- Child development centers – Sesame and IRC will transform community sites, formal and informal schools, and other points of aid into nurturing care and learning centers. Centers will be equipped with storybooks, video clips on pre-loaded projectors, activity sheets, and training guides to enable age-appropriate, play-based learning.
“The Syrian refugee crisis is the humanitarian issue of our time and we are deeply grateful for this incredible opportunity,” said Jeffrey D. Dunn, President & CEO of Sesame Workshop. “For almost 50 years, Sesame has worked around the world to improve the lives of children and help them to grow smarter, stronger and kinder. This may be our most important initiative ever and we are humbled by the trust and confidence that has been placed in us. These children are, arguably, the world’s most vulnerable and by improving their lives we create a more stable and secure world for us all.”
Sesame Workshop has a long record of developing local versions of Sesame Street in places like Bangladesh, India, Afghanistan and South Africa. And the IRC brings its long and deep engagement in the refugee community and an established network of community workers and local facilities to the partnership. Sesame and IRC will receive the $100 million grant over five years and in accordance with established milestones that ensure the project remains on track. The success of the project will encourage a redirection of existing humanitarian aid, excite new donors, and provide a working model for local government support.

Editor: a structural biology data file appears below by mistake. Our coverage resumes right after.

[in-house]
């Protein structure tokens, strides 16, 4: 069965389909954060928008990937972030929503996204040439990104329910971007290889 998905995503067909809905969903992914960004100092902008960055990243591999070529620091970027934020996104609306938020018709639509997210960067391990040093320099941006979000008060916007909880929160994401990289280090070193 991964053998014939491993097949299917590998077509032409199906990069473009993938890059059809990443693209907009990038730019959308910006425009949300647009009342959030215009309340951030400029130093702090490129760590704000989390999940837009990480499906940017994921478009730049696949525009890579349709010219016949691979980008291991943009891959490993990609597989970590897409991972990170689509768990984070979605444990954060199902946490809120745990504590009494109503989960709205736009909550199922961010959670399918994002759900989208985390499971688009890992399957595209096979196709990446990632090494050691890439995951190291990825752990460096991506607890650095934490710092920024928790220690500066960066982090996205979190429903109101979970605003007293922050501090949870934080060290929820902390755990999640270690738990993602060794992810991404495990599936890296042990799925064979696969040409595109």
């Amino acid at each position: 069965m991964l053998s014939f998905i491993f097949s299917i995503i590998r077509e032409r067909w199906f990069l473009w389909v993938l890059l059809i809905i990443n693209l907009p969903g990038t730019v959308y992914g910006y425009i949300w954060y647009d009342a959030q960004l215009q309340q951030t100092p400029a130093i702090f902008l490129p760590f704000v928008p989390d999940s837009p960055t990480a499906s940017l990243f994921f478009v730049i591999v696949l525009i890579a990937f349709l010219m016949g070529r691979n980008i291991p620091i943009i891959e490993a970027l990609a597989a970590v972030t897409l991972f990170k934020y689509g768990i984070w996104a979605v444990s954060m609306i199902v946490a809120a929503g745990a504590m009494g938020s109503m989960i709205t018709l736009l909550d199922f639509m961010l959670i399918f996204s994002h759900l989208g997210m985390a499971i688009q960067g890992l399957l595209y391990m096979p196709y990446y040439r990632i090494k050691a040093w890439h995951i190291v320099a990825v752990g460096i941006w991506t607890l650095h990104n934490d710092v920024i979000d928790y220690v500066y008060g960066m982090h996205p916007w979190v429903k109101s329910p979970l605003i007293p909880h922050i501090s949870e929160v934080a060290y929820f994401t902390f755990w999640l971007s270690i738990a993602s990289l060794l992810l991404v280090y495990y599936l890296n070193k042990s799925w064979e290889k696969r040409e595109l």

David Miliband, President and CEO of IRC, called the 100&Change grant “a transformational investment that will bring hope and opportunity to a generation of refugee children. This MacArthur grant will create a model for investment in early childhood services around the world. IRC’s partnership with Sesame is an incredible validation of our determination to put education center-stage in humanitarian settings. I hope the new kind of philanthropic thinking embodied by this grant will be an inspiration to others seeking to tackle the world’s largest problems. At a time when governments are in retreat, NGOs and philanthropists need to step up, and that is what we are seeing here – and in a big way.”
The 100&Change finalists receiving grants of $15 million each over five years are:
- Catholic Relief Services – changing how society cares for children in orphanages;
- HarvestPlus – eliminating hidden hunger in Africa by fortifying staple crops; and
- Rice 360° Institute for Global Health (Rice University) – improving newborn survival in Africa.
“Collectively, these projects identify the opportunity for action to improve long-term prospects for the world’s children. They propose feasible and durable solutions to remediate the effects of family and community disruption, the lack of dietary diversity, and premature birth. All four projects proved worthy of MacArthur’s support,” said Cecilia Conrad, MacArthur’s Managing Director who leads 100&Change. “MacArthur is deeply committed to helping all of them attract the support their critical work requires and finding partners to realize these impactful solutions.”